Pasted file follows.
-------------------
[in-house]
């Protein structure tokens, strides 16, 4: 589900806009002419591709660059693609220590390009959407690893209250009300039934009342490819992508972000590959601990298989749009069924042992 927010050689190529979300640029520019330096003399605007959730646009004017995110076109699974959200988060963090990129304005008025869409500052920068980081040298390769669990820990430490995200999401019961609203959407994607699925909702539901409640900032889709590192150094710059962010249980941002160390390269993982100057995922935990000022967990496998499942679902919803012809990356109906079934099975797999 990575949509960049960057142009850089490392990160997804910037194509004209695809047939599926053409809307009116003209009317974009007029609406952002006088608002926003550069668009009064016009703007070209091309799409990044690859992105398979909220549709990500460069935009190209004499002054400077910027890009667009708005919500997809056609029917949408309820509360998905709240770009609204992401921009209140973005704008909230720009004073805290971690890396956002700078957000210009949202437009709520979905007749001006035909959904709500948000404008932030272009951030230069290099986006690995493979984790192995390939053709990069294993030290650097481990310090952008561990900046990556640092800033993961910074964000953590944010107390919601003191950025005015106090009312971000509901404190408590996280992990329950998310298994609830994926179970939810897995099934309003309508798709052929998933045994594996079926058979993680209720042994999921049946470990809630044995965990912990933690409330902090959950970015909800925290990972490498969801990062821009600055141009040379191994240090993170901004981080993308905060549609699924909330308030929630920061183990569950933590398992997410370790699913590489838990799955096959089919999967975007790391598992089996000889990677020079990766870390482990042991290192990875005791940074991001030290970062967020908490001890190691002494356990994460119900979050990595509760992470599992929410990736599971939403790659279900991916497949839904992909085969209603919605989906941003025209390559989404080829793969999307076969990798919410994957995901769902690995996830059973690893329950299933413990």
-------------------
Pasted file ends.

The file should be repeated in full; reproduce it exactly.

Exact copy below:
[in-house]
């Protein structure tokens, strides 16, 4: 589900806009002419591709660059693609220590390009959407690893209250009300039934009342490819992508972000590959601990298989749009069924042992 927010050689190529979300640029520019330096003399605007959730646009004017995110076109699974959200988060963090990129304005008025869409500052920068980081040298390769669990820990430490995200999401019961609203959407994607699925909702539901409640900032889709590192150094710059962010249980941002160390390269993982100057995922935990000022967990496998499942679902919803012809990356109906079934099975797999 990575949509960049960057142009850089490392990160997804910037194509004209695809047939599926053409809307009116003209009317974009007029609406952002006088608002926003550069668009009064016009703007070209091309799409990044690859992105398979909220549709990500460069935009190209004499002054400077910027890009667009708005919500997809056609029917949408309820509360998905709240770009609204992401921009209140973005704008909230720009004073805290971690890396956002700078957000210009949202437009709520979905007749001006035909959904709500948000404008932030272009951030230069290099986006690995493979984790192995390939053709990069294993030290650097481990310090952008561990900046990556640092800033993961910074964000953590944010107390919601003191950025005015106090009312971000509901404190408590996280992990329950998310298994609830994926179970939810897995099934309003309508798709052929998933045994594996079926058979993680209720042994999921049946470990809630044995965990912990933690409330902090959950970015909800925290990972490498969801990062821009600055141009040379191994240090993170901004981080993308905060549609699924909330308030929630920061183990569950933590398992997410370790699913590489838990799955096959089919999967975007790391598992089996000889990677020079990766870390482990042991290192990875005791940074991001030290970062967020908490001890190691002494356990994460119900979050990595509760992470599992929410990736599971939403790659279900991916497949839904992909085969209603919605989906941003025209390559989404080829793969999307076969990798919410994957995901769902690995996830059973690893329950299933413990």